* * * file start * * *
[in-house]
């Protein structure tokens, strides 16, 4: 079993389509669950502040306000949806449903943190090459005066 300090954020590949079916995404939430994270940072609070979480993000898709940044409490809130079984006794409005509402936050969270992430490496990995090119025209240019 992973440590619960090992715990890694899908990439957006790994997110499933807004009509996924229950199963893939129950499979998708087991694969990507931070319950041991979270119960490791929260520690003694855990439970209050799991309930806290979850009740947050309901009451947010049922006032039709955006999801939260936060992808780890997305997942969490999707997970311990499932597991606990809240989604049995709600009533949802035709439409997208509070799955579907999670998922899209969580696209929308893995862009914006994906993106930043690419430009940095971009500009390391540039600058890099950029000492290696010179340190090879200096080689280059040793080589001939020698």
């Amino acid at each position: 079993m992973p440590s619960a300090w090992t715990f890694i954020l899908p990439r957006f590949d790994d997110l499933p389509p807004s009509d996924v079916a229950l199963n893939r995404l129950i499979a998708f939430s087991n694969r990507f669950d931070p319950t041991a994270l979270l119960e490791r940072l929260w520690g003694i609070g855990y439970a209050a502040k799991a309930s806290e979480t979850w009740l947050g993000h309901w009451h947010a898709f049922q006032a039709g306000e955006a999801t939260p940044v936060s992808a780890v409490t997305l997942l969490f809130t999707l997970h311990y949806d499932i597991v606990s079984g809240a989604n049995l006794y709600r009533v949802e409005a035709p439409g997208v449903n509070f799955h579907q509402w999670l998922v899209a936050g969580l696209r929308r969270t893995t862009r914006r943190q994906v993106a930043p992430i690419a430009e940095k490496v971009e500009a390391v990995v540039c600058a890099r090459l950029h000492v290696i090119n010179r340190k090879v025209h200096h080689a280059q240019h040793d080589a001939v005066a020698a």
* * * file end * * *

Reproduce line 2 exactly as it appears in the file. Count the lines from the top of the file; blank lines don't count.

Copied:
């Protein structure tokens, strides 16, 4: 079993389509669950502040306000949806449903943190090459005066 300090954020590949079916995404939430994270940072609070979480993000898709940044409490809130079984006794409005509402936050969270992430490496990995090119025209240019 992973440590619960090992715990890694899908990439957006790994997110499933807004009509996924229950199963893939129950499979998708087991694969990507931070319950041991979270119960490791929260520690003694855990439970209050799991309930806290979850009740947050309901009451947010049922006032039709955006999801939260936060992808780890997305997942969490999707997970311990499932597991606990809240989604049995709600009533949802035709439409997208509070799955579907999670998922899209969580696209929308893995862009914006994906993106930043690419430009940095971009500009390391540039600058890099950029000492290696010179340190090879200096080689280059040793080589001939020698």